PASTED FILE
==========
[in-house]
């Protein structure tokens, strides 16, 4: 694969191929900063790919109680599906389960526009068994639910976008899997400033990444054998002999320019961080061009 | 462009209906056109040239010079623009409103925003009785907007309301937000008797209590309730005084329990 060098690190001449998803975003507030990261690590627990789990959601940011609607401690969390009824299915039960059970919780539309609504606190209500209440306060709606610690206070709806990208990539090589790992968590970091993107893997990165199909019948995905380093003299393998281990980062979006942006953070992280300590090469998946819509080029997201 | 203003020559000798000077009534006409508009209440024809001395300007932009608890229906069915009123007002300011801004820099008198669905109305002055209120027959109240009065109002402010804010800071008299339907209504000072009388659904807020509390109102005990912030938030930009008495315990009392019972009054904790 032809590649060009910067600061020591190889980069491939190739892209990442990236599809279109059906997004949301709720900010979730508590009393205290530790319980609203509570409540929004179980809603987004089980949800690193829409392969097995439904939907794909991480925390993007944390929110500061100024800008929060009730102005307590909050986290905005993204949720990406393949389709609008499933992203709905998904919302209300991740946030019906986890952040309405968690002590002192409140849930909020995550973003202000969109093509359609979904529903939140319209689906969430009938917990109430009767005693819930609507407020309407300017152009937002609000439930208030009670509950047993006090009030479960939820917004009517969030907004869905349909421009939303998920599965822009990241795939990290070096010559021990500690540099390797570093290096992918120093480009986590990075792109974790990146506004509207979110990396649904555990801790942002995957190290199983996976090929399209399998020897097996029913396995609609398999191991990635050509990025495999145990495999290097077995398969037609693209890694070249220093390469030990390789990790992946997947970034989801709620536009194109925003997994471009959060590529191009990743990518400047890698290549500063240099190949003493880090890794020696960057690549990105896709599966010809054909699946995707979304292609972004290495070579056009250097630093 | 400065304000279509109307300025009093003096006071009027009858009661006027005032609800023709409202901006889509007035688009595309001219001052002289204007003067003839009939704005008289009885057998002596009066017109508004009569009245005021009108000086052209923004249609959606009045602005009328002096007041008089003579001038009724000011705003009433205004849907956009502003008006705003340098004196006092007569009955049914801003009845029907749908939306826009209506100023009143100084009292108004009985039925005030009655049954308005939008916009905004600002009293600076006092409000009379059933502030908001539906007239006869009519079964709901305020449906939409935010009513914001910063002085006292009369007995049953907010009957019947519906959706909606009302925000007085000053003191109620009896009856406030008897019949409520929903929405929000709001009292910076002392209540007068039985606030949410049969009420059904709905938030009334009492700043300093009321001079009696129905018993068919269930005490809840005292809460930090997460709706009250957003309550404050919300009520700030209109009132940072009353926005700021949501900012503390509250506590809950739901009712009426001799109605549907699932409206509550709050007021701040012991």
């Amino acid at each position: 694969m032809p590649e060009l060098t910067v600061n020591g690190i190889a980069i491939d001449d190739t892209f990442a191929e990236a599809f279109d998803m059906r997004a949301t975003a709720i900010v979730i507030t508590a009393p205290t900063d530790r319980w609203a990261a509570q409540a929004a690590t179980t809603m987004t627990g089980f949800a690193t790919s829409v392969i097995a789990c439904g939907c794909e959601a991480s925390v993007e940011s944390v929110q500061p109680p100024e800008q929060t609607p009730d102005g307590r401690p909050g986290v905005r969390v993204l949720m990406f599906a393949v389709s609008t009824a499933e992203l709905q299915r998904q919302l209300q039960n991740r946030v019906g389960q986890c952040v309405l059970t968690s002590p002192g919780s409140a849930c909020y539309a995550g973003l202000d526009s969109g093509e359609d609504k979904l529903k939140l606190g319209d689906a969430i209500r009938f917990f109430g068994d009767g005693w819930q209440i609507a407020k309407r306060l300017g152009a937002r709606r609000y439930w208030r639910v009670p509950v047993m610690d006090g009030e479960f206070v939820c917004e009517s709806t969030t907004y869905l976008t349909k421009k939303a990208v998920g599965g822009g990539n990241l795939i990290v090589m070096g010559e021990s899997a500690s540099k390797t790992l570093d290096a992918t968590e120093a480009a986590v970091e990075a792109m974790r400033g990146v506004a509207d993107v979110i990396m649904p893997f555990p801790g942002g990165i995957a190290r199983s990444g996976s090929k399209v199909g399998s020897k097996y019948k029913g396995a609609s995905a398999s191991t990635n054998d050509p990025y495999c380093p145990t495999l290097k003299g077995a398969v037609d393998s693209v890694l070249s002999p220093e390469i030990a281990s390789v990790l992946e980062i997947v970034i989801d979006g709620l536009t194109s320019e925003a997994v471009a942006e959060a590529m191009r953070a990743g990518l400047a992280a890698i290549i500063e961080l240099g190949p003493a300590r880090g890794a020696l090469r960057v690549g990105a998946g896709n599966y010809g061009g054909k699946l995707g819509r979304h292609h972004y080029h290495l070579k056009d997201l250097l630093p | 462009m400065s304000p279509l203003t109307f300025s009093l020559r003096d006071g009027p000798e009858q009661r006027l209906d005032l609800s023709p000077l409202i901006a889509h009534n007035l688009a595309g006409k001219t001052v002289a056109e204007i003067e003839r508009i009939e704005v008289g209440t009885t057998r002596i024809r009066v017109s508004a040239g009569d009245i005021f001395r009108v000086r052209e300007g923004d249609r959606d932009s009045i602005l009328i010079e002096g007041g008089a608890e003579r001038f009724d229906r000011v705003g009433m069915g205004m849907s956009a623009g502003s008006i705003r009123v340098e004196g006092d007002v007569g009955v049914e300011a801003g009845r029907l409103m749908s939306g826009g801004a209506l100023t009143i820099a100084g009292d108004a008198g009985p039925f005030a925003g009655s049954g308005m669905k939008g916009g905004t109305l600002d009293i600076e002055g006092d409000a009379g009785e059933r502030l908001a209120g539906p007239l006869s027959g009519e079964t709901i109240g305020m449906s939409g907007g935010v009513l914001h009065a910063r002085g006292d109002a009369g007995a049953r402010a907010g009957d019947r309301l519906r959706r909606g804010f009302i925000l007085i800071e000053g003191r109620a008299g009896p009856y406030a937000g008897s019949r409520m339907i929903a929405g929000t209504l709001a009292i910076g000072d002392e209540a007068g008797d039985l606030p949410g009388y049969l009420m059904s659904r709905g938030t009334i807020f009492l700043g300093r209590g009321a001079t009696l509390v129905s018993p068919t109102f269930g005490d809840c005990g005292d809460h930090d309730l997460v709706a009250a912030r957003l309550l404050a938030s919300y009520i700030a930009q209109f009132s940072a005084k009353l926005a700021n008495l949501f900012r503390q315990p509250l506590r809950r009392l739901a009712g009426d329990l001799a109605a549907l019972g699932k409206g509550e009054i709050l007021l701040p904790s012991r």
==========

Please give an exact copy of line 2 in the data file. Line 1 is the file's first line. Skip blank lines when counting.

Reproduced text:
């Protein structure tokens, strides 16, 4: 694969191929900063790919109680599906389960526009068994639910976008899997400033990444054998002999320019961080061009 | 462009209906056109040239010079623009409103925003009785907007309301937000008797209590309730005084329990 060098690190001449998803975003507030990261690590627990789990959601940011609607401690969390009824299915039960059970919780539309609504606190209500209440306060709606610690206070709806990208990539090589790992968590970091993107893997990165199909019948995905380093003299393998281990980062979006942006953070992280300590090469998946819509080029997201 | 203003020559000798000077009534006409508009209440024809001395300007932009608890229906069915009123007002300011801004820099008198669905109305002055209120027959109240009065109002402010804010800071008299339907209504000072009388659904807020509390109102005990912030938030930009008495315990009392019972009054904790 032809590649060009910067600061020591190889980069491939190739892209990442990236599809279109059906997004949301709720900010979730508590009393205290530790319980609203509570409540929004179980809603987004089980949800690193829409392969097995439904939907794909991480925390993007944390929110500061100024800008929060009730102005307590909050986290905005993204949720990406393949389709609008499933992203709905998904919302209300991740946030019906986890952040309405968690002590002192409140849930909020995550973003202000969109093509359609979904529903939140319209689906969430009938917990109430009767005693819930609507407020309407300017152009937002609000439930208030009670509950047993006090009030479960939820917004009517969030907004869905349909421009939303998920599965822009990241795939990290070096010559021990500690540099390797570093290096992918120093480009986590990075792109974790990146506004509207979110990396649904555990801790942002995957190290199983996976090929399209399998020897097996029913396995609609398999191991990635050509990025495999145990495999290097077995398969037609693209890694070249220093390469030990390789990790992946997947970034989801709620536009194109925003997994471009959060590529191009990743990518400047890698290549500063240099190949003493880090890794020696960057690549990105896709599966010809054909699946995707979304292609972004290495070579056009250097630093 | 400065304000279509109307300025009093003096006071009027009858009661006027005032609800023709409202901006889509007035688009595309001219001052002289204007003067003839009939704005008289009885057998002596009066017109508004009569009245005021009108000086052209923004249609959606009045602005009328002096007041008089003579001038009724000011705003009433205004849907956009502003008006705003340098004196006092007569009955049914801003009845029907749908939306826009209506100023009143100084009292108004009985039925005030009655049954308005939008916009905004600002009293600076006092409000009379059933502030908001539906007239006869009519079964709901305020449906939409935010009513914001910063002085006292009369007995049953907010009957019947519906959706909606009302925000007085000053003191109620009896009856406030008897019949409520929903929405929000709001009292910076002392209540007068039985606030949410049969009420059904709905938030009334009492700043300093009321001079009696129905018993068919269930005490809840005292809460930090997460709706009250957003309550404050919300009520700030209109009132940072009353926005700021949501900012503390509250506590809950739901009712009426001799109605549907699932409206509550709050007021701040012991």